Across an extensive ochre and reddish plain, under the watchful gaze of the Algairén Mountains, with a tapestry of 3,000 hectares of vineyards underfoot, Longares can be spotted in the distance by the silhouette of its church tower.
It is one of the most austere examples of Aragonese Mudejar, with a square floor plan and a hollow interior structure divided into six storeys with a pointed barrel vault over it, which does not coincide with the exterior, arranged into three sections.
Most of the decoration is in the third section: the same composition is repeated on all four sides, with two pointed-arch openings surrounded by a frame of protruding brick highlights forming interlacing four-part octagonal shapes – the main ornamental motif – combined with cartouches. This is finished with ceramic decorative elements consisting of spike-shaped strips and discs with white, blue and green pieces.
The Islamic tradition
There is no precise information about the construction date, but its structure and decoration place it in the second half of the 14th century. This monument is adjacent to the west end of the Renaissance church of Nuestra Señora de la Asunción, built over a 12th century Romanesque church. On the south side of the church, a Mudejar wall section from the old church persists. The church houses works of incalculable value such as the Nuestra Señora del Rosario altarpiece painted by Guión y Balladares, the Virgen del Pilar, Santo Cristo and Santa Ana altarpieces, the lavishly decorated pulpit with plaster imagery, the Ecce-Homo chapel containing a bust attributed to Alonso Cano, the 16th century baptismal font made of Muel ceramic, and the mummy of Isabel de Ledesma.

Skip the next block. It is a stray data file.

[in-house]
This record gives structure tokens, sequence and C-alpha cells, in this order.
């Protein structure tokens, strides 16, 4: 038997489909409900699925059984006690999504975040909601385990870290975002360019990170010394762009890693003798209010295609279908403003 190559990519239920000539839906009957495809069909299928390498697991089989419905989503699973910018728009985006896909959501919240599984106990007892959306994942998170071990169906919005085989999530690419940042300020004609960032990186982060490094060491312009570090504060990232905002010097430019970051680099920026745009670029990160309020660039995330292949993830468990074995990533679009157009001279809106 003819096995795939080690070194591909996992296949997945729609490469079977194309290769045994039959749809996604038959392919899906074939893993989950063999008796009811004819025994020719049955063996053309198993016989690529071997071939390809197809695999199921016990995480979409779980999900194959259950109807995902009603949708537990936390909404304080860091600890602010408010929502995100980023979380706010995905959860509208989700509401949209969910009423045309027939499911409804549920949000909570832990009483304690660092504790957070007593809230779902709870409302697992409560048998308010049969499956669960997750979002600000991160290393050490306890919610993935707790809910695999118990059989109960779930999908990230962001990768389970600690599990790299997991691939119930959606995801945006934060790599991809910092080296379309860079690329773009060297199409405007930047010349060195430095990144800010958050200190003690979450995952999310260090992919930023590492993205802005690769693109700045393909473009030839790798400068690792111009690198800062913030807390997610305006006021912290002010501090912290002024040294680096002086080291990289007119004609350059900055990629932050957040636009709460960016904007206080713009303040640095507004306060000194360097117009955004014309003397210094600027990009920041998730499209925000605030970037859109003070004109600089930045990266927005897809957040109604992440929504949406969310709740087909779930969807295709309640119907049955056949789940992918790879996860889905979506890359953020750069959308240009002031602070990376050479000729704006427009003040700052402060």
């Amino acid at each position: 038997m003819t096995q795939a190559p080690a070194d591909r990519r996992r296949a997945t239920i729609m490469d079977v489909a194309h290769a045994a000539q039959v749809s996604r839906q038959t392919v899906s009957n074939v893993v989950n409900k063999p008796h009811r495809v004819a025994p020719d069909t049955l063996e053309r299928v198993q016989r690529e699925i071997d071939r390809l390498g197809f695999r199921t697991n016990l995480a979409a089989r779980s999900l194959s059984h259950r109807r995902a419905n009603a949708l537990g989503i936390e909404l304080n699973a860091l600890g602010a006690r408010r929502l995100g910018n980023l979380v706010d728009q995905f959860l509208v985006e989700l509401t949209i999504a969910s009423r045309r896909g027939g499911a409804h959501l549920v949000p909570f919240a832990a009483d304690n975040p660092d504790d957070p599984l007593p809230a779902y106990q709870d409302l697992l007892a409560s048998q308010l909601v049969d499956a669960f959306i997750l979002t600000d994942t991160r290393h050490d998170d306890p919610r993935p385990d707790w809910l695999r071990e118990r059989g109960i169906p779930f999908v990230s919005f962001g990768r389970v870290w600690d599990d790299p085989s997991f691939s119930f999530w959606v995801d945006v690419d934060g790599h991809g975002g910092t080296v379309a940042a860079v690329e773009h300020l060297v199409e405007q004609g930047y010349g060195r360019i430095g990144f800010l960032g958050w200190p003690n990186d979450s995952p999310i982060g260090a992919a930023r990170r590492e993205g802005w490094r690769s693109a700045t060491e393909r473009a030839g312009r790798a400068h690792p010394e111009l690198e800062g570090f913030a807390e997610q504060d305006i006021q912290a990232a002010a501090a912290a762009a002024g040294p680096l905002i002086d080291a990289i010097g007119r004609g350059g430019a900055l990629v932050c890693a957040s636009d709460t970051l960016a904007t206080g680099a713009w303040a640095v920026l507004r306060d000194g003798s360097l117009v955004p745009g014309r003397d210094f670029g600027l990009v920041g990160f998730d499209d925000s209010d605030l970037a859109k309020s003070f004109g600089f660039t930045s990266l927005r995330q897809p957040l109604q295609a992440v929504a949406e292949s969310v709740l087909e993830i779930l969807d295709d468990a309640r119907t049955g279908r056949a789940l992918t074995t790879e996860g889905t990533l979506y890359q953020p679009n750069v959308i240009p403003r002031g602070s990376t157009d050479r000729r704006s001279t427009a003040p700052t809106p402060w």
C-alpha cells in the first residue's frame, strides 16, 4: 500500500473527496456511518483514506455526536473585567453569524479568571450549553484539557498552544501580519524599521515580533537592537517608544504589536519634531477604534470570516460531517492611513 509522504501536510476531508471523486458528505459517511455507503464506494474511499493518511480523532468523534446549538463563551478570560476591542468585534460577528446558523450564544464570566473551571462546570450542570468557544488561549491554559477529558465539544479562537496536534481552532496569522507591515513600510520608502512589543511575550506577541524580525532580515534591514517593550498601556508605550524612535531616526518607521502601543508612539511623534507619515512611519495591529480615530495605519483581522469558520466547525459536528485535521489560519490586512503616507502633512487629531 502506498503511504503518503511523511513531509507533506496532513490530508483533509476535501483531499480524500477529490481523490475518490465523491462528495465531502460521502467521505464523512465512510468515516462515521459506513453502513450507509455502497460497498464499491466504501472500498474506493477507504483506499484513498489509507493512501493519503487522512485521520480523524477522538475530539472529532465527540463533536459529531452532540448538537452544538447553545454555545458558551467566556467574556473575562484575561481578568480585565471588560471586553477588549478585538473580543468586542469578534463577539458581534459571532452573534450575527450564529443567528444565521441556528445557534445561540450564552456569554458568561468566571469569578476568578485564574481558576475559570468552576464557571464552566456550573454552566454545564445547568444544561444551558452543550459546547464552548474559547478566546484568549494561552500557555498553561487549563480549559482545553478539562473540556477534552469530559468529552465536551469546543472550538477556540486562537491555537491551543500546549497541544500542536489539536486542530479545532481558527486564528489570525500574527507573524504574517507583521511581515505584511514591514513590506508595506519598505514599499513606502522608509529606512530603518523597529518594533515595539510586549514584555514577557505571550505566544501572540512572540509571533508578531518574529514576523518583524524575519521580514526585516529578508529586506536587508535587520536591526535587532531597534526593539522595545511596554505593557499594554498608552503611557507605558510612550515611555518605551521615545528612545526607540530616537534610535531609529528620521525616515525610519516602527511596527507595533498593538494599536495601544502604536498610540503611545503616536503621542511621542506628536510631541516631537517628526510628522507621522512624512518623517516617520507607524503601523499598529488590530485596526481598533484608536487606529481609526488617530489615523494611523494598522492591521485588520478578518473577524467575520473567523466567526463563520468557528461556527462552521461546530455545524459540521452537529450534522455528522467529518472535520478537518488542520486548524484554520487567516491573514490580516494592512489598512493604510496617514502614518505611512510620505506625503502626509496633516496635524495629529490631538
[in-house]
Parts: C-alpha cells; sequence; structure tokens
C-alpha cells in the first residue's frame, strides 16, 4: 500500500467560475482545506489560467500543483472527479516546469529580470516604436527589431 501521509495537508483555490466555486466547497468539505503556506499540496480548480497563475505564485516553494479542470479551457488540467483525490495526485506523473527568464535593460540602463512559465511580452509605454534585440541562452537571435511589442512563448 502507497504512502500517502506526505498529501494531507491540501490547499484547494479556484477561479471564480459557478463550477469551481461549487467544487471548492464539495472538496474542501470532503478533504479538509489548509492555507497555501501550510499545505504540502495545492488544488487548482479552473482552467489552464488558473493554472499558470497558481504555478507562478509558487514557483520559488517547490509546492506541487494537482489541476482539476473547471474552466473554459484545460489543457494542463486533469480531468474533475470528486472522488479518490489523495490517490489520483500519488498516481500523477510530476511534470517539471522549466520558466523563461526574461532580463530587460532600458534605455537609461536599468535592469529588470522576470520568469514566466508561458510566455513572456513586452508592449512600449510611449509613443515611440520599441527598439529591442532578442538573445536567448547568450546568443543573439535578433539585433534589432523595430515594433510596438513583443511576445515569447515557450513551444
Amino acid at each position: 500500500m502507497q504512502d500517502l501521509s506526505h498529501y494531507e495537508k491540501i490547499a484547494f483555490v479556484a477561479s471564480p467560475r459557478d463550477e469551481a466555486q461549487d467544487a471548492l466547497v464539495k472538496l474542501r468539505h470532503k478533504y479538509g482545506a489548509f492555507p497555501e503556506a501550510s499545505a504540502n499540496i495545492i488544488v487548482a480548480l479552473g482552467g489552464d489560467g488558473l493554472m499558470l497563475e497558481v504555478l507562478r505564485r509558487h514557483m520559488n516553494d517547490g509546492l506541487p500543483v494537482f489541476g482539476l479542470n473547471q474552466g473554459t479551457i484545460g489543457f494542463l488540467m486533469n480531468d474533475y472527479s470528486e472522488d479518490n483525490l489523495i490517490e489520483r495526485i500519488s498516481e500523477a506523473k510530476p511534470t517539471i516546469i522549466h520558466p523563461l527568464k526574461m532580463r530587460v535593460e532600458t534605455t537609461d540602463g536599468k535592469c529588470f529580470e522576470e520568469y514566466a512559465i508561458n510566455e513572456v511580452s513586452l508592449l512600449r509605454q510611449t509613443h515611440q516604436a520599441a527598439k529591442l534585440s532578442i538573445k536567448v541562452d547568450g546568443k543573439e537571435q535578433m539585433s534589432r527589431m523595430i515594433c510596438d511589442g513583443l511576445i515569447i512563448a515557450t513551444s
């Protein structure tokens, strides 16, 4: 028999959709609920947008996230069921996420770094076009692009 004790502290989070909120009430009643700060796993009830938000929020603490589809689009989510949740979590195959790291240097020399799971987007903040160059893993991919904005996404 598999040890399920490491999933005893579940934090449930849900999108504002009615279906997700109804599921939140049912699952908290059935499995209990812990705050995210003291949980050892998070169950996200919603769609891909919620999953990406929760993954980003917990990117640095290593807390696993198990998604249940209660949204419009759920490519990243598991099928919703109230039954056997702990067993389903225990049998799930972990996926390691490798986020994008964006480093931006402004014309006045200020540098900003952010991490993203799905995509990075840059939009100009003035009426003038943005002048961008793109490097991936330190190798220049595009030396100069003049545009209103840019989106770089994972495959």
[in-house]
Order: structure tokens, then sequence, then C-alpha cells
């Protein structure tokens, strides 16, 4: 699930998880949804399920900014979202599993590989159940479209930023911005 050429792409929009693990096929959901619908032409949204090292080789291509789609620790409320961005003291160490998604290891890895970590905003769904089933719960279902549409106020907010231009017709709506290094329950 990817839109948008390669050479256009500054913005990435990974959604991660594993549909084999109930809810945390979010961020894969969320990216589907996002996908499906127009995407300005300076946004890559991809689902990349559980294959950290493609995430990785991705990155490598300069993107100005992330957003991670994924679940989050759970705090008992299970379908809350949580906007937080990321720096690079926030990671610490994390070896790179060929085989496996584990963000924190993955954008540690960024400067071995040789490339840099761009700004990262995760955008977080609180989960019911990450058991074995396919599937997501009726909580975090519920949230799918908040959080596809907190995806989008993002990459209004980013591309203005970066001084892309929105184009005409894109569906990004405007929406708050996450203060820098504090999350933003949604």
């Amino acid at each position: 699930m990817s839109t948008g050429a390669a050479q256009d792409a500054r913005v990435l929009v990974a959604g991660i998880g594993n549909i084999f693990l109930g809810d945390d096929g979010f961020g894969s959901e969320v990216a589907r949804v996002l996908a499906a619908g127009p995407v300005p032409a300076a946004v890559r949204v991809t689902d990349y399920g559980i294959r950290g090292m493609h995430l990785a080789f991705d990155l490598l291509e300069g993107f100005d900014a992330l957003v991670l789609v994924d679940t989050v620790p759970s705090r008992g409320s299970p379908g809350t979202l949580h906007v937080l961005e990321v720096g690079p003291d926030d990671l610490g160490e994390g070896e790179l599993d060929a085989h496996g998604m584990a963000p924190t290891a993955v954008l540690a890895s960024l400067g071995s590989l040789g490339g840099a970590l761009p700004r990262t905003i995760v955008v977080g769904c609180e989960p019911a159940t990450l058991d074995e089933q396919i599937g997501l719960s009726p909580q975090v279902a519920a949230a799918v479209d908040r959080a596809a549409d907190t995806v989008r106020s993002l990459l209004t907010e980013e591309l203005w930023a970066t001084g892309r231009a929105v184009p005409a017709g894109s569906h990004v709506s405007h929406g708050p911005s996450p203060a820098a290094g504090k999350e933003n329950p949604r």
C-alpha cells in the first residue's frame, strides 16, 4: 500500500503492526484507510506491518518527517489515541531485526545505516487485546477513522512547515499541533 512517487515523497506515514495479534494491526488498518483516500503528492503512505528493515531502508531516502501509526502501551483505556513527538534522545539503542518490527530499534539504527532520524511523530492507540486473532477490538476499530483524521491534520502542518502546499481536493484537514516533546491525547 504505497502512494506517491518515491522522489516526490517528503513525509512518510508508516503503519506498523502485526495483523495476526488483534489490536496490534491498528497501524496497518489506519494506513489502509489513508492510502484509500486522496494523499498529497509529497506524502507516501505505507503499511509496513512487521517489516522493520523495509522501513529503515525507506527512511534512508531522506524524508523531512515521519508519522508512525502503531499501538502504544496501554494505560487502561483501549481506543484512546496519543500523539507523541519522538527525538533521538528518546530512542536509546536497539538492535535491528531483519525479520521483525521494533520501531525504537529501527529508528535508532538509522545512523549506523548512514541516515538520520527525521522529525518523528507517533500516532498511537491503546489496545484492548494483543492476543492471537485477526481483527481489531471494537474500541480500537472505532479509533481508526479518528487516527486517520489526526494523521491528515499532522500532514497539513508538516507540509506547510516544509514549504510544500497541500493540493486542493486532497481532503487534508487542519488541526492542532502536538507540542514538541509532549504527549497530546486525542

Longares was originally a walled city, and three of the five city gates still exist: the gates of Valencia, Somera and Zaragoza, the latter of which has been rebuilt. The town’s heritage also includes the Fuente de los Machos fountain and the Paloteao de Longares, a dance done during the patron saint festivities celebrating the Virgin in September.